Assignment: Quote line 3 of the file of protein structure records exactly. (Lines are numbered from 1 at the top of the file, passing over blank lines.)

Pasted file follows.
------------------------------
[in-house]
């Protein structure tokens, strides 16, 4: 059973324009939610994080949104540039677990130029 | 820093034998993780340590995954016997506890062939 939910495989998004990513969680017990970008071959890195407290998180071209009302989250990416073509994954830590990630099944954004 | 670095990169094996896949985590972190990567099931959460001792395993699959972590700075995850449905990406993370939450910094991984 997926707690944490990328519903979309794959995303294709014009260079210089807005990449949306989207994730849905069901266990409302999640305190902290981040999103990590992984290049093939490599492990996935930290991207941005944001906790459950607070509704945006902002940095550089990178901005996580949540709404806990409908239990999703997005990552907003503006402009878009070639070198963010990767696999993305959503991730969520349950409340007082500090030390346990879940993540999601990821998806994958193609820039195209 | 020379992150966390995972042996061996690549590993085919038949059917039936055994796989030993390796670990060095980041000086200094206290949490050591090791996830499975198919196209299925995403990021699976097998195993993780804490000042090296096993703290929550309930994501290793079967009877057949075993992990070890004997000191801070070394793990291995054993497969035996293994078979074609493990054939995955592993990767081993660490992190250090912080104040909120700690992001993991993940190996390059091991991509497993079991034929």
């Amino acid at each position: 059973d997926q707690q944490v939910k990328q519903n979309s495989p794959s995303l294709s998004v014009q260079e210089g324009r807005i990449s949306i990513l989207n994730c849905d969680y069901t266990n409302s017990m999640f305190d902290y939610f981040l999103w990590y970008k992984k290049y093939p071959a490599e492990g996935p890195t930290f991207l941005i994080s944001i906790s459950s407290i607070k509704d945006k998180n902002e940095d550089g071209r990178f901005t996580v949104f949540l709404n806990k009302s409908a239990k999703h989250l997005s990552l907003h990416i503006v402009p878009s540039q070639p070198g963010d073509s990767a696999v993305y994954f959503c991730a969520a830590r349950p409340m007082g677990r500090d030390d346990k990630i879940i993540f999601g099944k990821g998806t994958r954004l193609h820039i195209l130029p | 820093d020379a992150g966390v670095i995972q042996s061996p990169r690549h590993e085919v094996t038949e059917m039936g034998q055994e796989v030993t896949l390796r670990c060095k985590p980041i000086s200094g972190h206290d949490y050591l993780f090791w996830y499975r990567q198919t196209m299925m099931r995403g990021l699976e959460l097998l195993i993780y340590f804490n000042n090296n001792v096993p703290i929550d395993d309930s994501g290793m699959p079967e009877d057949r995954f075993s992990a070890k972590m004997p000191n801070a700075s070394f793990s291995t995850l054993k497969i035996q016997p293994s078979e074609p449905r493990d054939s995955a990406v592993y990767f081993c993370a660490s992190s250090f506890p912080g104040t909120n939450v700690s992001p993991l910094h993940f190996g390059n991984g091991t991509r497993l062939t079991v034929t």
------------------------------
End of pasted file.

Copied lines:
């Amino acid at each position: 059973d997926q707690q944490v939910k990328q519903n979309s495989p794959s995303l294709s998004v014009q260079e210089g324009r807005i990449s949306i990513l989207n994730c849905d969680y069901t266990n409302s017990m999640f305190d902290y939610f981040l999103w990590y970008k992984k290049y093939p071959a490599e492990g996935p890195t930290f991207l941005i994080s944001i906790s459950s407290i607070k509704d945006k998180n902002e940095d550089g071209r990178f901005t996580v949104f949540l709404n806990k009302s409908a239990k999703h989250l997005s990552l907003h990416i503006v402009p878009s540039q070639p070198g963010d073509s990767a696999v993305y994954f959503c991730a969520a830590r349950p409340m007082g677990r500090d030390d346990k990630i879940i993540f999601g099944k990821g998806t994958r954004l193609h820039i195209l130029p | 820093d020379a992150g966390v670095i995972q042996s061996p990169r690549h590993e085919v094996t038949e059917m039936g034998q055994e796989v030993t896949l390796r670990c060095k985590p980041i000086s200094g972190h206290d949490y050591l993780f090791w996830y499975r990567q198919t196209m299925m099931r995403g990021l699976e959460l097998l195993i993780y340590f804490n000042n090296n001792v096993p703290i929550d395993d309930s994501g290793m699959p079967e009877d057949r995954f075993s992990a070890k972590m004997p000191n801070a700075s070394f793990s291995t995850l054993k497969i035996q016997p293994s078979e074609p449905r493990d054939s995955a990406v592993y990767f081993c993370a660490s992190s250090f506890p912080g104040t909120n939450v700690s992001p993991l910094h993940f190996g390059n991984g091991t991509r497993l062939t079991v034929t």